1731 July 14 - A fleet of 40 men-of-war under the command of Sir Charles Wager, sailed from Spithead for the coast of Spain.
1734 - Earthquake at Portsmouth and in most parts of Hants.
1740 September 18 - Admiral Anson sailed from Portsmouth with six men-of-war and two victuallers on his famous voyage round the world. He returned on the 15th June, 1744, with only one ship, the Centurion, but with great riches and honour. It is said that his first act on landing was to fall upon his knees upon Southsea beach and thank God for his deliverance.
1741 April 25 - An Act passed to enable Thomas Smith, Lord of the Manor of Farlington, to supply with water the town and neighbourhood of Portsmouth.
1744 August 7 - Sir John Balchen, flying his flag on the Victory, sailed from Portsmouth in command of a large fleet to the relief of Sir Charles Hardy, then blockaded is the Tagus. The mission was successfully accomplished, but on the return voyage the Victory was wrecked on the Casquets and every soul on board perished.
1747 May - Admiral Anson brought into Spithead the squadron of six French warships and six merchantmen, which he had captured on the 3rd off Cape Finisterre. The occasion was one of considerable rejoicing. The money taken on board the French ships was sent to London in 20 waggons under a strong escort.
1747 October 31 - Admiral Hawke arrived at Spithead with the six prizes captured from the French in the battle of Finisterre on October 14th. There was great rejoicing in the town.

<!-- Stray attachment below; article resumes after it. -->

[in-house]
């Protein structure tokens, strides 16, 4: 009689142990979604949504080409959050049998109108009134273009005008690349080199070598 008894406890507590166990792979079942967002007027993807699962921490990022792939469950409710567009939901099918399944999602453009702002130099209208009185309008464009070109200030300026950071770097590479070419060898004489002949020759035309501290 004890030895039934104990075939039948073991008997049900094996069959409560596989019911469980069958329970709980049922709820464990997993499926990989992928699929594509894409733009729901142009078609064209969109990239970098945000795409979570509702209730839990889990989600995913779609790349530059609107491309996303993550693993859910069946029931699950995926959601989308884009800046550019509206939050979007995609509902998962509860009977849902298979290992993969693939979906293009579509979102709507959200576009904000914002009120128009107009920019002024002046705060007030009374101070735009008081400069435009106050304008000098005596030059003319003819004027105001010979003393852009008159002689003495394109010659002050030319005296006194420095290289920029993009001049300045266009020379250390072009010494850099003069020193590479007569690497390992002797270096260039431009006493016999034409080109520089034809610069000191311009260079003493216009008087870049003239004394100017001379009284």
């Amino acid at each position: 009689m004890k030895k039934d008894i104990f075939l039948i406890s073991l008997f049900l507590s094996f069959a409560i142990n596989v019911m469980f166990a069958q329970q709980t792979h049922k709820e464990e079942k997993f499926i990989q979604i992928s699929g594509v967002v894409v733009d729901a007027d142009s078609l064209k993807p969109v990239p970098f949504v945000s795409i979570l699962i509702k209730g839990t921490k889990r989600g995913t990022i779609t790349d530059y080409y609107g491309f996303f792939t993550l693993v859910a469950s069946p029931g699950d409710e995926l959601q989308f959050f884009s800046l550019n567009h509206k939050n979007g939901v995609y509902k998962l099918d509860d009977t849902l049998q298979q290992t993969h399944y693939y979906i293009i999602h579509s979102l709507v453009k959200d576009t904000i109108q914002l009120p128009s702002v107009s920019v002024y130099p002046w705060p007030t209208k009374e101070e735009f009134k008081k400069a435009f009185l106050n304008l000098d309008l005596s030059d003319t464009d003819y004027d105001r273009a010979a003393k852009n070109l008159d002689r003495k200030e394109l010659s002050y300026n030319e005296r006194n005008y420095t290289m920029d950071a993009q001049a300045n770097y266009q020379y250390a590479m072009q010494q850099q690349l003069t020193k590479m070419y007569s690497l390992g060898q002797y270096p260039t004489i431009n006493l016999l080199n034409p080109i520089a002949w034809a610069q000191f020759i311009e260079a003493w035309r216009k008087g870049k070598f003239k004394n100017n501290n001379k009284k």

1747 November 4 - Admiral Boscawen sailed with a fleet from Portsmouth on an expedition to India. Disaster overtook it on April 13th, 1749, while lying at Fort St. David, as during a violent hurricane the Namur of 74 guns the Admiral's flagship, the Pembroke and the Apollo were lost with the greater part of their crews. The remnant of the fleet returned to Portsmouth April 14th 1750.
1749 July 14 - Two officers Couchman and Morgan of H.M.S. Chesterfield shot in Portsmouth for mutiny.
1749 July 24 - Six seamen of the Chesterfield hanged for mutiny.
1750 March 18 - Portsmouth was thrown into the utmost consternation this day by the shock of an earthquake. It occurred between 5 and 6 o'clock in the evening, and was attended by a hollow rustling noise. No personal injuries were however sustained, though several houses were damaged.
1753. May ll - Foundation stone of St. George's Church, Portsea, laid at half past five in the morning.
1753 - Captain R. Hughes, junior. appointed to the command of Portsmouth Dockyard.
1753 July 9 - John Wesley preached in St. George's Square, Portsmouth, for the first time.
1754 - A bathing house was erected by subscription in Bath-square.
1754 - Erection of "The Tabernacle" in Orange-street.
1756 April 7 - Admiral John Byng sailed from Spithead upon the expedition that ended so tragically for him.